Hope all is well. Ring me up if you have the time.



For more of the Foreman Letters, click here.

soundoff (6 Responses)
  1. Gloria, Brooklyn, NY

    When children are taught how to think for themselves, they are less likely to be so easily influence.

    March 8, 2009 at 9:00 pm |
  2. Tammy, Berwick, LA

    As a kid, I think I had just about every popular doll out there. Barbie never influenced me to be an airline pilot or a go-go dancer. I don't date plastic looking guys just because I had a Ken doll. Donnie and Marie and Charlie's Angels (in their action figure forms) never made me want to be singers or adventure seeking detectives working for a guy on an intercom. Rub-a-Dub Dolly never gave me a bath fetish. And Baby Alive never made me have a need to have octuplets just to try the real thing. This idea that toys influence kids in evil ways is simply insane. Toys are for play. That is all.
    Real parenting by active, involved parents kept me from getting tattooed, knocked up, or using drugs. Going to church with my parents and praying as a family every day kept me on the right track. Going to a private school that taught values and academics instead of testing made all the difference in who I became and what I did. Geez. Barbie is 50. Quite honestly, if she can pull off wearing a tattoo and looking that good in plastic at her age, more power to her. And just so long as Boots doesn't become homicidal as a more grown-up monkey, Dora and her buddies deserve the chance to be 'tweens in all their confused hormonal glory. Parents have survived little girls growing up before. They will again.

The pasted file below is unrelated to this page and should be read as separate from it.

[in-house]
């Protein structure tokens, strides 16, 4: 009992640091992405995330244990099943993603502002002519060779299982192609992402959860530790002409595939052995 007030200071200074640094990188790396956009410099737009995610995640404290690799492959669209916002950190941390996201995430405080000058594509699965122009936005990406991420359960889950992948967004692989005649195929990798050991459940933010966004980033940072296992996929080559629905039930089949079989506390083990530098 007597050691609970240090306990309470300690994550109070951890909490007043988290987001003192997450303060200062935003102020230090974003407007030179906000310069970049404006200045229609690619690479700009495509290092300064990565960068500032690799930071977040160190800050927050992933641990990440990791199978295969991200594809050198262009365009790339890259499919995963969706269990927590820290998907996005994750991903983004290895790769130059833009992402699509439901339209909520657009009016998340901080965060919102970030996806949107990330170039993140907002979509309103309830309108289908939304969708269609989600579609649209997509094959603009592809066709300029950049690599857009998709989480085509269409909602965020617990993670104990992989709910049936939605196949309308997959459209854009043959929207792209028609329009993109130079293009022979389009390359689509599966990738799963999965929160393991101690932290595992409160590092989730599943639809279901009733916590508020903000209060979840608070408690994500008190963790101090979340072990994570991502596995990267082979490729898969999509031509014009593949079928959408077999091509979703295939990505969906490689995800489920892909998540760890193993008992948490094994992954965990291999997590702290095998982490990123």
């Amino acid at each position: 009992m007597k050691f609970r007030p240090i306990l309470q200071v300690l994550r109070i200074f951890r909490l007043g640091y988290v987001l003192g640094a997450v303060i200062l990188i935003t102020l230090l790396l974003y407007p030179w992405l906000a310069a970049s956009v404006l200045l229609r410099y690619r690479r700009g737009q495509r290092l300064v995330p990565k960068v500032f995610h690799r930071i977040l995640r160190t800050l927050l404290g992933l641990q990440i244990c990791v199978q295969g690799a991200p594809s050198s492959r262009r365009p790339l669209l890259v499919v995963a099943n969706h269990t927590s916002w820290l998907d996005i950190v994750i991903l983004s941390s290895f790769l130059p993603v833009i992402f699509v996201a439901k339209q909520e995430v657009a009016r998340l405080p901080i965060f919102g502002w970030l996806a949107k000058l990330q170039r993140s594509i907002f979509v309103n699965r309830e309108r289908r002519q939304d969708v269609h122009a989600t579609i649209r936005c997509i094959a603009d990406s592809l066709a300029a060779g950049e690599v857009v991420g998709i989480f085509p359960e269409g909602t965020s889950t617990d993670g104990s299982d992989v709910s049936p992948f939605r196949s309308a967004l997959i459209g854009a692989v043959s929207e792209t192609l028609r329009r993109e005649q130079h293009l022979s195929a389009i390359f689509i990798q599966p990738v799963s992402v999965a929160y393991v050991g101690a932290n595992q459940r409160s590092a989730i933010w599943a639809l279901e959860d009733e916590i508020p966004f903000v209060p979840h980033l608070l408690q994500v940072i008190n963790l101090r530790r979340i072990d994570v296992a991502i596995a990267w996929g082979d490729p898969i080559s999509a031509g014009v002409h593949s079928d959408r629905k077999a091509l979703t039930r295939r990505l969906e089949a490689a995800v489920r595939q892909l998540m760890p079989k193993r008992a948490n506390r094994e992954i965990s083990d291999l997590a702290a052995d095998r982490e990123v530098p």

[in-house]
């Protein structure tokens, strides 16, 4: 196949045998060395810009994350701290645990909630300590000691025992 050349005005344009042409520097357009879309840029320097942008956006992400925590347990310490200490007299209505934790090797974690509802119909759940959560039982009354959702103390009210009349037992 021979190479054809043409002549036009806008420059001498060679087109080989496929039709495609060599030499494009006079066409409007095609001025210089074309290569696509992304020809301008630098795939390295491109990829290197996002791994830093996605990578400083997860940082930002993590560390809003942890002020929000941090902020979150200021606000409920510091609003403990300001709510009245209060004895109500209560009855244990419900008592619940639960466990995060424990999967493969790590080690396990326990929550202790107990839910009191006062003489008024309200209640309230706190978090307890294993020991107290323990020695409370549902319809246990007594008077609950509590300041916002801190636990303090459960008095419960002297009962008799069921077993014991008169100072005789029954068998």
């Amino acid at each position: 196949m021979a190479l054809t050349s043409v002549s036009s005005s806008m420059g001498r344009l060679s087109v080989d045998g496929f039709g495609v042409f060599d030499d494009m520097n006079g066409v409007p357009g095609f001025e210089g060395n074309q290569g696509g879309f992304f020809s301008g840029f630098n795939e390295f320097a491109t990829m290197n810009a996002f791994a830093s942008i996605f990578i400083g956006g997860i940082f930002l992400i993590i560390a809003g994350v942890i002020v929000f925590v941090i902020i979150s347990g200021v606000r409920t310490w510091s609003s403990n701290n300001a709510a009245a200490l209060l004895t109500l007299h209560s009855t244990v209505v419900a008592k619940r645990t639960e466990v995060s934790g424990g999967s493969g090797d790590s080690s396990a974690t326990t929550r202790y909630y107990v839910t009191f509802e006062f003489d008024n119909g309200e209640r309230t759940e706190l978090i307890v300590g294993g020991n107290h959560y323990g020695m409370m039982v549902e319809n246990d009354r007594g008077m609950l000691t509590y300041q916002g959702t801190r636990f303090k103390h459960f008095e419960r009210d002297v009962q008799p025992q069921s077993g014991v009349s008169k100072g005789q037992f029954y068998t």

March 8, 2009 at 4:02 pm |
  3. Betty Hood

    Oh, can I work for you??? I love your writing.

    P.S. I have a tattoo!

    March 8, 2009 at 2:36 pm |
  4. Kim

    We need to get back to the orginal Barbee and she had class. It was cool when they designed her knees to bend. Skipper was cute and Midge was a hoot. Then they came out with sun tan Ken and he was the cat's meow. Some states are trying to ban Barbee these day's ? Those orginal cracks in the attic are worth a $1000.00 and up to antique dealer's. If you haven't cut her hair off into a punk rock style and dyed green. Millions of kids are using their creative energy wisely,what's your excuse ? The Repulicans with Rush,"Enough !"

    March 8, 2009 at 10:31 am |
  5. Isabel, Brazil

    Good morning! 🙂

    Today is International Women's Day. It's a day commemorating for the celebration of the achievements in economic, political and social achieved by women.
    Is Barbie and Dora knows what that means? Lol ...

    The schools don't teach kids on important issues such as: use of biodegradable materials, water depletion, energy depletion, greenhouse effect and its future consequences (in the very near future). The government also does make little about it, then it is up to parents and the press do it.

    Interesting concerns in your letter today!

    March 8, 2009 at 10:14 am |
  6. Marlene Linke

    Oh, the challenges poor Malia and Sasha will face! To Barbie or not to Barbie that is the question! The prez and the misses have such class and style so I don't think we'll see the girls going all gangsta blinged out with diamond studded grillz, wearing hoochie mama shorts and wife beaters that say "boy toy". I really believe we can rest assured that the insidious influence of Mz. B will not infiltrate the hallowed halls of the White House. Loved your blog!

    March 8, 2009 at 10:05 am |